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Anti-diabetes and hypoglycaemic properties of Hemionitis arifolia (Burm.) Moore in rats

Nair, S.A., Shylesh, B.S., Gopakumar, B., Subramoniam, A.
Journal of ethnopharmacology 2006 v.106 no.2 pp. 192-197
ferns and fern allies, medicinal plants, chemical constituents of plants, steroids, coumarins, plant extracts, medicinal properties, bioassays, rats, diabetes, hypoglycemic agents, traditional medicine, herbal medicines, ethnobotany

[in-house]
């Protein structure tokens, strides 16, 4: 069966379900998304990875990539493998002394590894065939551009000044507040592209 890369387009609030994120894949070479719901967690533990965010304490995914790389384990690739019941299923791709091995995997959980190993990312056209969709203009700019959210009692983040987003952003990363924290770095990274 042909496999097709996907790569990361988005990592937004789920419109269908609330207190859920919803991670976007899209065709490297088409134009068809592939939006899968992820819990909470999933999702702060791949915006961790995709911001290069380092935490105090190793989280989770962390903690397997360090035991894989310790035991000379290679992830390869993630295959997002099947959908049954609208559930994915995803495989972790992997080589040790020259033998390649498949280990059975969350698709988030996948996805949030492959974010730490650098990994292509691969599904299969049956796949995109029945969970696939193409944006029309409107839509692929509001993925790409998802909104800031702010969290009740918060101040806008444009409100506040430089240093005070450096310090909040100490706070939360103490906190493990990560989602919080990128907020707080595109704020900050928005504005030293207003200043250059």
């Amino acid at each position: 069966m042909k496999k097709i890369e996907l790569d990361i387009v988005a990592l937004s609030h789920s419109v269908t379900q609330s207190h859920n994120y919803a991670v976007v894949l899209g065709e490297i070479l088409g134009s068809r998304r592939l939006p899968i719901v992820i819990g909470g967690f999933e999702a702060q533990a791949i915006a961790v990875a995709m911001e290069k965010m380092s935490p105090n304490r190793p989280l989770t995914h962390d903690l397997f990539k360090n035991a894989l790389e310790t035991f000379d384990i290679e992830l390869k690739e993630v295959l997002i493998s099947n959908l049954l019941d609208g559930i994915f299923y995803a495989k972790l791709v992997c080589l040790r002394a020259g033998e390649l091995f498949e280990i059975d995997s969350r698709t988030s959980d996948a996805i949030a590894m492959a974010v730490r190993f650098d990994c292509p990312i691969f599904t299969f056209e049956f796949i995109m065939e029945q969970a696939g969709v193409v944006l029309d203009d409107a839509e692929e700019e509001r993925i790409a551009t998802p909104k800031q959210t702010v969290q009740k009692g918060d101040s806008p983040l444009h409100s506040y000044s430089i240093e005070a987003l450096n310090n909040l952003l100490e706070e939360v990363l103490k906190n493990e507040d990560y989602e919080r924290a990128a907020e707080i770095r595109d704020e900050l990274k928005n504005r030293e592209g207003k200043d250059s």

Hemionitis arifolia, a folklore anti-diabetes fern, was evaluated for its hypoglycaemic and anti-diabetic properties using rats. Glucose lowering effect and anti-diabetes activity were studied using glucose tolerance test in normal rats and alloxan diabetic rats, respectively. When different extracts were tested, the ethanol and, to some extent, the water extracts were found to lower the levels of blood glucose in glucose fed rats. The ethanol extract showed optimum activity at 200 mg/kg. The extract exhibited only marginal hypoglycaemic activity in overnight fasted normal rats and it was devoid of conspicuous toxic symptoms in sub-acute toxicity evaluation in mice. When the alcohol extract was fractionated by sequential solvent extraction, the activity was found in ethyl acetate fraction (50 mg/kg). This fraction containing steroids and coumarins showed anti-diabetes activity in alloxan diabetic rats as judged from serum glucose levels, liver glycogen content and body weight. This fraction is an attractive material for further research vis-à-vis drug development.